Revealing the secrets of an exotic nucleus

The exotic tin-100 and some of its measured and calculated neighbouring isotopes as an enlarged section of the nuclear chart (the blue open bars mark the magic numbers). The purple arrow shows the decay of tin-100 to indium-100.
Graphics: MPIK

The exotic nucleus tin-100 is challenging to access experimentally, but ab initio calculations provide reliable results. This is shown by new precision mass measurements of indium isotopes in the vicinity of tin in the nuclear chart, using sophisticated techniques at CERN. Physicists from Klaus Blaum’s department at the MPI for Nuclear Physics played a major role in this. Achim Schwenk’s Max Planck Fellow group at the TU Darmstadt contributed to the theoretical calculations.

The tin isotope with the mass number 100 is the heaviest possible atomic nucleus with the same number of protons and neutrons. The properties of this atomic nucleus are a “Holy Grail” of nuclear physics. With “magic” number 50, the 50 neutrons and 50 protons fully occupy their respective shells and tin-100 is therefore a doubly magic nucleus. Actually, doubly magic nuclei are particularly stable, but for heavy nuclei like tin-100 this is only true in comparison to their neighbouring nuclei. Tin-100 is short-lived and decays to indium-100 (with 49 protons and 51 neutrons). This extremely exotic nucleus is therefore very difficult to produce in sufficient quantities and largely eludes direct, precise measurements. In fact, there are presently two contradictory values for the decay energy of tin-100 in the literature.

To learn more about the properties of this special nucleus, theoretical calculations provide a possible avenue. But how reliable are the values obtained in this way? This can be checked using precise mass measurements of neighbouring nuclei in the nuclear chart.

At the ISOLDE isotope separator at CERN, it was possible to produce the indium isotopes 99, 100 and 101 (the latter in the ground state and an excited metastable state), which are also quite short-lived and neutron-deficient, separate them and feed them to the ISOLTRAP mass spectrometer. This consists of a time-of-flight instrument and a downstream Penning-trap system, with which the experimenters determined the masses of these nuclei with high precision. From this, they deduced their binding energies – because the mass of an atomic nucleus is the sum of the masses of the contained nucleons, i.e., the protons and neutrons, and the binding energy. The value for indium-100 and the literature values for the decay energy result in strongly contradictory values for the binding energy of tin-100.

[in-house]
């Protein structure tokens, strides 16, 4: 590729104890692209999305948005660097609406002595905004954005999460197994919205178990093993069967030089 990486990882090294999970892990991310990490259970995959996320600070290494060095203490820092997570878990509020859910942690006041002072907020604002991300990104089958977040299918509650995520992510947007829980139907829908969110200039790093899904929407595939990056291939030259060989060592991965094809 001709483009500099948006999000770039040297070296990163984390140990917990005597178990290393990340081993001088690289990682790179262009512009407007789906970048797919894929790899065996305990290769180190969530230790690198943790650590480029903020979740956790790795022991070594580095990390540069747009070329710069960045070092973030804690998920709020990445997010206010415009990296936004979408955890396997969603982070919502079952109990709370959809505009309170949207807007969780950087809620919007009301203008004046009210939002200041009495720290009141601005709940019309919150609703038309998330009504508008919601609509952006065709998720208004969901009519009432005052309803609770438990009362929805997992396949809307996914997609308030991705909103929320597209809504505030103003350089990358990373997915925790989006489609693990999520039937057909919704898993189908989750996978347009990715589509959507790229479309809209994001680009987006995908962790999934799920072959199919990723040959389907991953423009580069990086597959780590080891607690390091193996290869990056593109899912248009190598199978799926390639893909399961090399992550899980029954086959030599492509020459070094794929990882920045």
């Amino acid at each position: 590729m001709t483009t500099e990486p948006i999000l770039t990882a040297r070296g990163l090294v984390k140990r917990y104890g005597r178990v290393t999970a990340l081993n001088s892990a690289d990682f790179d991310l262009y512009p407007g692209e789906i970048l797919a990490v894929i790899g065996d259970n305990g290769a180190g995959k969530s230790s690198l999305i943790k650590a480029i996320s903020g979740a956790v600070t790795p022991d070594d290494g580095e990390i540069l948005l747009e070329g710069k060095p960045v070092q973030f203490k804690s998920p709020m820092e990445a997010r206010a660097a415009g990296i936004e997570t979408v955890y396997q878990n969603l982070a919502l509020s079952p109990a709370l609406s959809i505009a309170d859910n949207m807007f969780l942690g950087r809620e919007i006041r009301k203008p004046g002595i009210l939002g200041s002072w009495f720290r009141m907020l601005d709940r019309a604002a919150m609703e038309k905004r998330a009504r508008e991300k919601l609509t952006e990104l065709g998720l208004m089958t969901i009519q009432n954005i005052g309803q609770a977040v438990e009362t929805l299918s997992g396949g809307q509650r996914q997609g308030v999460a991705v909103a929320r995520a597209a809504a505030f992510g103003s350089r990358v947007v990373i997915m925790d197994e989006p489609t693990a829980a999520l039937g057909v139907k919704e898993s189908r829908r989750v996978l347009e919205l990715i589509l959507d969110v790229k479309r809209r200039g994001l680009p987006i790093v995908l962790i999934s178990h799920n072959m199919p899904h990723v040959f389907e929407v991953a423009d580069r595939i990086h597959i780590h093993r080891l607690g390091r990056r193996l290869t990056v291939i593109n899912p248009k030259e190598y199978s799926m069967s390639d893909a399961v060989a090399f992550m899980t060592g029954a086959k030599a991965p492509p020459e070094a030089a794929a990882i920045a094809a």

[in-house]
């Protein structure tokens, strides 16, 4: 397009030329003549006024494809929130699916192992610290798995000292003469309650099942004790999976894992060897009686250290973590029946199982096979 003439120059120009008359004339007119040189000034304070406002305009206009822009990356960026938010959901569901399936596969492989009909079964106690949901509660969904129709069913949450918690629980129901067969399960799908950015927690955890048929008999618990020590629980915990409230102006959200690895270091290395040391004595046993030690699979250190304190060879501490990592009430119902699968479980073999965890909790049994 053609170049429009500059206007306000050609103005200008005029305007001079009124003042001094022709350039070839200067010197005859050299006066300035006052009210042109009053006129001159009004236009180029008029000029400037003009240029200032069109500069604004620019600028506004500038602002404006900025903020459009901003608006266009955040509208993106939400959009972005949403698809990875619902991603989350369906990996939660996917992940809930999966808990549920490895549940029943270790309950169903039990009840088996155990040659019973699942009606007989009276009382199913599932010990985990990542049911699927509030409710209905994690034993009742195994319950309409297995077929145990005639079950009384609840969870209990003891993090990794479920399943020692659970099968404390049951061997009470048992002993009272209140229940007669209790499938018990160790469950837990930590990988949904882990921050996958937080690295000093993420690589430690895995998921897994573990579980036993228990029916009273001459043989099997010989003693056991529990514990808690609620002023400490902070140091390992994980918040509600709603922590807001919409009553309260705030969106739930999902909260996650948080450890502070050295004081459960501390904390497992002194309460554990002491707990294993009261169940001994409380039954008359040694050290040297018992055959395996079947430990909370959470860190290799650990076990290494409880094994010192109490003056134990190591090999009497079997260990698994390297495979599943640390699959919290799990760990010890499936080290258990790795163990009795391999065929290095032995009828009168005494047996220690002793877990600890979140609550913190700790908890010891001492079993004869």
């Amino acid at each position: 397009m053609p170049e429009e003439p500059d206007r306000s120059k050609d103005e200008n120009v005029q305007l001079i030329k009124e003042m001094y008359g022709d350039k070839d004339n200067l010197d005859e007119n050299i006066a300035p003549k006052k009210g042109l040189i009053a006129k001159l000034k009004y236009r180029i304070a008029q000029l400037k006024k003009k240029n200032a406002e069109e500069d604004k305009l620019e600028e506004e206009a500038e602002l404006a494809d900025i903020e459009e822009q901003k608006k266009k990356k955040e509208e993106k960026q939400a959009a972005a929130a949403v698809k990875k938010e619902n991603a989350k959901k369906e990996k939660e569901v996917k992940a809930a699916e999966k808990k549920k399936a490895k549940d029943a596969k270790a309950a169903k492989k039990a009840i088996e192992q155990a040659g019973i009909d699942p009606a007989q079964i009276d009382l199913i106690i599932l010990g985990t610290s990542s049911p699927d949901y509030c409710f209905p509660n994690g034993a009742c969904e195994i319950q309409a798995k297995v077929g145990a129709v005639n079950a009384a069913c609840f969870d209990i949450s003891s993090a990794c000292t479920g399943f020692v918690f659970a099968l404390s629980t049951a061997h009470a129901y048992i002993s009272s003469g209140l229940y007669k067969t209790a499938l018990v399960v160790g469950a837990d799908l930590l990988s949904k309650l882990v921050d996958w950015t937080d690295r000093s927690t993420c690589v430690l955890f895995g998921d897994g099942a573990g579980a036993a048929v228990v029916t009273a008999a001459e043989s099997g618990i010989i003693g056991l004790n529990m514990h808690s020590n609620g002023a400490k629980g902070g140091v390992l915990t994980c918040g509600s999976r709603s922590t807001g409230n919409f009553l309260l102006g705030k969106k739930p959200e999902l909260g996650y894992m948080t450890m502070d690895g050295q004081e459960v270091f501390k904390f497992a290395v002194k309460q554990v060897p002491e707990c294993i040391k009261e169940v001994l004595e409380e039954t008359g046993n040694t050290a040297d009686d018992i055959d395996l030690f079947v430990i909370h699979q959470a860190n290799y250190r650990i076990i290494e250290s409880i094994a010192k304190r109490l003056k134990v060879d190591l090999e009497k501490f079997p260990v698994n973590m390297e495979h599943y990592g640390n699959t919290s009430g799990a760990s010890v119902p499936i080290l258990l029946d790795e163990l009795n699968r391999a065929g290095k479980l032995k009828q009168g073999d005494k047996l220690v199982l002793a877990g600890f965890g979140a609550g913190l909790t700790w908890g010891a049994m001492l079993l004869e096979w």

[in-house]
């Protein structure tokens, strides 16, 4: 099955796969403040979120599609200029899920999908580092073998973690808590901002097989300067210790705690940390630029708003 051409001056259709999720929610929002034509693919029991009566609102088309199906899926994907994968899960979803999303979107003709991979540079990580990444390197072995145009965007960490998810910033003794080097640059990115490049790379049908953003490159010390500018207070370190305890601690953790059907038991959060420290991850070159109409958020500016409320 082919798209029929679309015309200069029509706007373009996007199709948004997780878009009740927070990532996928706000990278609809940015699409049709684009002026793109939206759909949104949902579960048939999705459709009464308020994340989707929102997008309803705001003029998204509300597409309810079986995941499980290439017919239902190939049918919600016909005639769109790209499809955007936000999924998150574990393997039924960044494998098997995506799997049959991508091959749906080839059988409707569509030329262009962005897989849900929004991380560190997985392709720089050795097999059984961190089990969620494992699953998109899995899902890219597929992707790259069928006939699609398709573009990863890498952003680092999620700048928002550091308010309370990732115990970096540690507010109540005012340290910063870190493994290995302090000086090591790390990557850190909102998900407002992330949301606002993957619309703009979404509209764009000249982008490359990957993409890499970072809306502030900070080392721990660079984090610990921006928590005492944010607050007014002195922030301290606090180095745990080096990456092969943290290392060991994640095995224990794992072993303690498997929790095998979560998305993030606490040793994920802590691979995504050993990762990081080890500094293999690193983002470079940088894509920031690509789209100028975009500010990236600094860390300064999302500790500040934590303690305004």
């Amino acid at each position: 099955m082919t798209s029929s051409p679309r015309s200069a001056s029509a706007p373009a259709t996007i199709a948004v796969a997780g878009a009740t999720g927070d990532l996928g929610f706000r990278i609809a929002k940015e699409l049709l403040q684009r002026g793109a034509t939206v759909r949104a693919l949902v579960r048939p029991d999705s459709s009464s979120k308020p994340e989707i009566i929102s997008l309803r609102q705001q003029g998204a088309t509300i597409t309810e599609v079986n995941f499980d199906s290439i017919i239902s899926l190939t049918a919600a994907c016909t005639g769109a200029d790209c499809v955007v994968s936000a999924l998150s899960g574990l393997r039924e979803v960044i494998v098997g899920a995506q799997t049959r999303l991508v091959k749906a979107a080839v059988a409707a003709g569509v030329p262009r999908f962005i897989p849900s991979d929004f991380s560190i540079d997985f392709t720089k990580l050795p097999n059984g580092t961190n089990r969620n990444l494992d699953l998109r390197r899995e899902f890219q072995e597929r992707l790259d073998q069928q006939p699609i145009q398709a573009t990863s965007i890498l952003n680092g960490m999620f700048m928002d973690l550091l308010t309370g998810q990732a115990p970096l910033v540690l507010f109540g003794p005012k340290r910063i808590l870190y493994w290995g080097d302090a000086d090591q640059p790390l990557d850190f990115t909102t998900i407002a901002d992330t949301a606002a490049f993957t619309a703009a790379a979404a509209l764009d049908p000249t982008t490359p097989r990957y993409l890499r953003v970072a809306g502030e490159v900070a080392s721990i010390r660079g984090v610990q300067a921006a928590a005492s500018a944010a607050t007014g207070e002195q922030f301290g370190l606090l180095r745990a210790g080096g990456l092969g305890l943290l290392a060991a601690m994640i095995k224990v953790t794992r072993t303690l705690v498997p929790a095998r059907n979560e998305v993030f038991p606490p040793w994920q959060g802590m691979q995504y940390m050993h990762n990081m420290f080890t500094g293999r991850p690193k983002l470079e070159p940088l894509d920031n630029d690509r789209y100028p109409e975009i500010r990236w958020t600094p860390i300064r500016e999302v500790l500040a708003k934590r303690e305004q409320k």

In parallel, the theory team performed calculations of indium, tin and neighbouring atomic nuclei around the “Holy Grail” tin-100 using state-of-the-art ab initio methods and two- and three-nucleon interactions. The results of all methods for indium as well as for more neutron-rich tin isotopes show the same trends and agree well with the experimental data. This makes the predictions for tin-100 very trustworthy. Somewhat surprisingly, both the theoretical predictions and the experimental data support the older and not the newer, actually more accurate decay energy measurement.

Wissenschaftliche Ansprechpartner:

Prof. Dr. Klaus Blaum (MPI für Kernphysik)
Phone: +49 6221 516-859

Prof. Achim Schwenk (TU Darmstadt)
Phone: +49 6151 16-21550


Mass measurements of 99–101In challenge ab initio nuclear theory of the nuclide 100Sn,
M. Mougeot, D. Atanasov, J. Karthein, R.N. Wolf, P. Ascher, K. Blaum, K. Chrysalidis, G. Hagen, J.D. Holt, W.J. Huang, G.R. Jansen, I. Kulikov, Yu.A. Litvinov, D. Lunney, V. Manea, T. Miyagi, T. Papenbrock, L. Schweikhard, A. Schwenk, T. Steinsberger, S.R. Stroberg, Z.H. Sun, A. Welker, F. Wienholtz, S.G. Wilkins, and K. Zuber,
Nature Physics 23.09.2021, DOI: 10.1038/s41567-021-01326-9

Media Contact

Dr. Gertrud Hönes Presse- und Öffentlichkeitsarbeit
Max-Planck-Institut für Kernphysik

All latest news from the category: Physics and Astronomy

This area deals with the fundamental laws and building blocks of nature and how they interact, the properties and the behavior of matter, and research into space and time and their structures.

innovations-report provides in-depth reports and articles on subjects such as astrophysics, laser technologies, nuclear, quantum, particle and solid-state physics, nanotechnologies, planetary research and findings (Mars, Venus) and developments related to the Hubble Telescope.

Back to home

Comments (0)

Write a comment

Newest articles

Under arrest: Using nanofibers to stop brain tumor cells from spreading

Researchers from Japan develop a platform based on nanofibers to trap brain cancer cells as a therapeutic strategy. Our body heals its injuries by essentially replacing damaged cells with new…

New photonic chip for isolating light may be key to miniaturizing quantum devices

Light offers an irreplaceable way to interact with our universe. It can travel across galactic distances and collide with our atmosphere, creating a shower of particles that tell a story…

A traffic light for light-on-a-chip

Integrated photonics allow us to build compact, portable, low-power chip-scale optical systems used in commercial products, revolutionizing today’s optical datacenters and communications. But integrating on-chip optical gain elements to build…

Partners & Sponsors